Adeola Adesola discusses what law firm leaders can do to ensure trainees and junior lawyers are fully supported, and properly supervised, whilst working remotely
It has been almost a year and a half since the start of the global coronavirus (COVID-19) pandemic. During this time, we have had the rare opportunity to redefine what work should look like; We have reflected on modern corporate culture, the role and future of the office, boundaries (or the lack thereof) between home and work and the devastating effects of ‘always on’ culture. As a ‘hybrid’ return to the office is set to become the ‘new normal’, at least for the time being, we are forced to seek ways to make working from home more sustainable and enjoyable.
For junior lawyers, working from home has given them a sense of independence and freedom to manage their own time and take on different responsibilities. However, it has also been a time of great distress and uncertainty. Whilst we have seemingly mastered the zoom call and makeshift home offices, adequate support and development is not always a given – many trainees and junior lawyers joined firms and legal departments virtually and have undoubtably missed out on the opportunity to build strong support systems in their workplaces. They have also missed out on the ‘learning by osmosis’ environment that the office promotes.
According to the Law Society Junior Lawyers Division Resilience and wellbeing survey report 2019, over 90% of junior lawyers reported feeling stressed at work and the report pinpointed high workloads and lack of support as being key causes of stress. The International Bar Association (IBA) also reported that 41% of respondents to their survey felt they could not discuss wellbeing issues with their employer.
Workplaces have responded by signing up to initiatives such as the Mindful Business Charter, and by making mental health and wellbeing apps freely available to employees. However, we, as individuals, also play a significant role in how junior lawyers experience the workplace (whether that be from home or in the office). During the pandemic, a more ‘passive’ approach to supervision became the norm. The responsibility fell onto junior lawyers to be open and vulnerable enough to raise any issues or concerns. Without being able to see each other face to face and notice those subtle cues that someone might need additional support, it has become harder for junior lawyers to speak up. What we need, going forward, is to move from ‘passive’ supervision to more ‘active’ supervision.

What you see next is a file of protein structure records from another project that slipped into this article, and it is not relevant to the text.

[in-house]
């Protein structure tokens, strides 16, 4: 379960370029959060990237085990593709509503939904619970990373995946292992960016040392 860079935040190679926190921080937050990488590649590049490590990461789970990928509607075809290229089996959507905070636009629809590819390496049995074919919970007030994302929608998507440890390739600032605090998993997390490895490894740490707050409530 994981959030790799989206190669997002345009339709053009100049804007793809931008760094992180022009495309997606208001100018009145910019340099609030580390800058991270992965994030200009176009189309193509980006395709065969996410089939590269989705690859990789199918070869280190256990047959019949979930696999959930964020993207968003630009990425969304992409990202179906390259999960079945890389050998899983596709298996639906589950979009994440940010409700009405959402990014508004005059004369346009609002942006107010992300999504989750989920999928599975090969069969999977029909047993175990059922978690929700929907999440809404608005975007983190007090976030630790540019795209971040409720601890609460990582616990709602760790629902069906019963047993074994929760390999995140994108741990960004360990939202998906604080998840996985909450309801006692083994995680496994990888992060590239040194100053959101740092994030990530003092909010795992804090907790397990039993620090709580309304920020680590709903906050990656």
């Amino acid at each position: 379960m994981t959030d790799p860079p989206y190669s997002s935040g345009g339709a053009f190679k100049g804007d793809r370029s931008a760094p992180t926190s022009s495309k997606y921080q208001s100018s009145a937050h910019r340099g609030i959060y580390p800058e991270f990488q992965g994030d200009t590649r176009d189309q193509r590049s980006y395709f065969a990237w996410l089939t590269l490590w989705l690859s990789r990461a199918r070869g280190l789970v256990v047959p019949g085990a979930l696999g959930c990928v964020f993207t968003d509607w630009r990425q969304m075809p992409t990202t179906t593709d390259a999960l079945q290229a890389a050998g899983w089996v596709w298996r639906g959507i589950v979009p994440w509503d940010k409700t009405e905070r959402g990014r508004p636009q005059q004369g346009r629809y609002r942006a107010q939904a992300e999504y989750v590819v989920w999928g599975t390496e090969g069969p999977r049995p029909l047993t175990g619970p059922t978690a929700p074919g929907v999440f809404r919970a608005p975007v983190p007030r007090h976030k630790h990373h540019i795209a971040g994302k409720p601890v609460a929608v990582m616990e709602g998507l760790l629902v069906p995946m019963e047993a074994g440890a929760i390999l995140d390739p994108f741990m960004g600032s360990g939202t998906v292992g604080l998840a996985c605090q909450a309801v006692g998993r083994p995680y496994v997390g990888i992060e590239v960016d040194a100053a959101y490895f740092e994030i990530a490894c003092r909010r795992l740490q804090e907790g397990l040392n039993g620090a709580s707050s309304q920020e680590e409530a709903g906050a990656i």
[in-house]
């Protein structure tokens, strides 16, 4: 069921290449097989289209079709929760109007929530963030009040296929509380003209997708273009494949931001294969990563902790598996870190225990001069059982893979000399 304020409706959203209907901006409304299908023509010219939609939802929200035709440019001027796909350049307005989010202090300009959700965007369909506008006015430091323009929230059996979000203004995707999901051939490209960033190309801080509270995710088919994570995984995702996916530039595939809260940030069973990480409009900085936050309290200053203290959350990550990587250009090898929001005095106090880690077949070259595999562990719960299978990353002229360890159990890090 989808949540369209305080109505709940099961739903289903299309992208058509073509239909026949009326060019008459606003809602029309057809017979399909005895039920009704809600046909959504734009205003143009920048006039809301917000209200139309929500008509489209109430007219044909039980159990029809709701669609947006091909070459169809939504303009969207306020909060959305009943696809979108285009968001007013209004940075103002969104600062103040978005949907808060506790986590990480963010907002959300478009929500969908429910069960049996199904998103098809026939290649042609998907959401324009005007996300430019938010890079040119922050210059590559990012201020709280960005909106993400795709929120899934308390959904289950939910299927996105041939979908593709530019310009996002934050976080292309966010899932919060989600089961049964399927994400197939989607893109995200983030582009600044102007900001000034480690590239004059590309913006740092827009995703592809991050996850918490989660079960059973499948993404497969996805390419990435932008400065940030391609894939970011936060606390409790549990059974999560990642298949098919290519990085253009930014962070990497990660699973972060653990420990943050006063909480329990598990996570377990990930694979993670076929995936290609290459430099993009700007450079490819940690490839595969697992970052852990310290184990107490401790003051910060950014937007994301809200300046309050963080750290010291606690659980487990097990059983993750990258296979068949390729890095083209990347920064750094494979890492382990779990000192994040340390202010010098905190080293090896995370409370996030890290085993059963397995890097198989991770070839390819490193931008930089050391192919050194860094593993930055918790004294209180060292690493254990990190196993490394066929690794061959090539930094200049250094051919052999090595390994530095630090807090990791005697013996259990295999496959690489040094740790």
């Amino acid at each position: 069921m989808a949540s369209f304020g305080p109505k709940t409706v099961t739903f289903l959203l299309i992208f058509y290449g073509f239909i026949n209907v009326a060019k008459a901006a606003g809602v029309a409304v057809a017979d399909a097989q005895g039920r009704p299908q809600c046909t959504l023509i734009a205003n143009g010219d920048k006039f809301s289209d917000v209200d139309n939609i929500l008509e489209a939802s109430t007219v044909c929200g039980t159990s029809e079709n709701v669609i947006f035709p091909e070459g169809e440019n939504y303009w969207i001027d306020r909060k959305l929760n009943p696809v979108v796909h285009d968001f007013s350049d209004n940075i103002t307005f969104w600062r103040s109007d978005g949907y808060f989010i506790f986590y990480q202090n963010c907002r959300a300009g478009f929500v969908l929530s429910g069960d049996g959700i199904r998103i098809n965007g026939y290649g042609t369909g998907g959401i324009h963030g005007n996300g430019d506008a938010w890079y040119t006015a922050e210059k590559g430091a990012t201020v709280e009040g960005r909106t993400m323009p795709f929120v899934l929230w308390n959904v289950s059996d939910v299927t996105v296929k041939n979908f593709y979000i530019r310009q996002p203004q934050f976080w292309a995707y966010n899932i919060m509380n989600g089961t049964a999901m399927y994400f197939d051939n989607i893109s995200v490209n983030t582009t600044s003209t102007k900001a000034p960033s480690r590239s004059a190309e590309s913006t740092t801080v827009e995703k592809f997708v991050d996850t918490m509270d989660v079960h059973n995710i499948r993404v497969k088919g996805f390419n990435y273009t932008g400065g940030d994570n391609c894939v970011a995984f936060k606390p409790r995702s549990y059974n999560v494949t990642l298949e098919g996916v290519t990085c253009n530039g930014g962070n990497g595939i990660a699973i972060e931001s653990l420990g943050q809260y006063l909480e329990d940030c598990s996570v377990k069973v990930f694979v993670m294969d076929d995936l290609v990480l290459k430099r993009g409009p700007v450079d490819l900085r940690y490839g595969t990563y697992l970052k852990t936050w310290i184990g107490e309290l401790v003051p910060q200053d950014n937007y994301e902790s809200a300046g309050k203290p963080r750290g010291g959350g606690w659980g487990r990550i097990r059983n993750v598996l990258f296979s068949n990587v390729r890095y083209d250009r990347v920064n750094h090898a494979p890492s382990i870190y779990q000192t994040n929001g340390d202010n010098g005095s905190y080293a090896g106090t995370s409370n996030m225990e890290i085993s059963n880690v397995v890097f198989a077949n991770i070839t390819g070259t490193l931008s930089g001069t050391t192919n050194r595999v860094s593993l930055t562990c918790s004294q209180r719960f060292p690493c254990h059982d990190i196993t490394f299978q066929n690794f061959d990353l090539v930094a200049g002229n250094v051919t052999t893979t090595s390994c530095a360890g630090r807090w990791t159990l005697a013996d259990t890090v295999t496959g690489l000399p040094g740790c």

There are 4 key areas (the 4 Cs) of active supervision that are vital to improving the wellbeing of junior lawyers when working remotely; We need to improve our communication in order to build a supportive virtual community at work that will in turn create a culture that actively promotes mental wellbeing, learning and development and that will help to build confidence in our junior lawyers.
In the legal profession, our job titles do not often spell out clearly that we are also supervisors and managers. However, if you are working with anyone who is more junior than you (including if you are newly qualified and working with a trainee or a paralegal), then you are, by default, a supervisor. You become responsible, to some extent, for that person’s growth, learning and wellbeing.
An active supervisor needs to have open communication with their team members to gain an understanding of their experience, knowledge and what they are looking to gain in terms of development from working with you. When we cannot see our junior team members in person day to day and perceive their needs, this level of open continuous communication is paramount.
Pre-COVID-19, a quick coffee with your colleagues was an easy way to get to know people and team lunches, and ‘away days’ built up a sense of community. However, in a remote working environment, lawyers have reported feeling isolated, as if working in a ‘vacuum’. Communication is limited to work and tasks that need to be done.
We can re-create a sense of community – to some extent – by having virtual coffees. Get to know more about your junior colleagues and their personal lives. This will also help you know if there are points you need to be aware of that will be impacting work such as a house move or being a carer.
Invite junior lawyers to attend calls and virtual meetings with you where possible so that they truly feel like a member of the team and involved in the work.
Tackling ‘always on’ culture is challenging; there is an unspoken expectation to be ‘switched on’ at all times that junior lawyers feel pressured to conform to. That pressure is worse when more senior lawyers and supervisors do not clearly express their expectations or give realistic and manageable deadlines. As an active supervisor, you have the opportunity to start breaking down these unspoken rules and develop a culture that is mindful of the pressures that junior lawyers face.
Working in a virtual environment where feedback can be scarce, and there are few opportunities to ask questions face to face, can lead to a crisis of confidence. We need to ensure that as supervisors, we are giving time relevant feedback, actively encouraging development goals, and making ourselves available and approachable to more junior members of the team.
The role of the active supervisor needs to become a more visible and consistent part of our workplaces. We as individuals have the tools to shape and create the workplaces we desire to work in and to place wellbeing at the heart of what we do.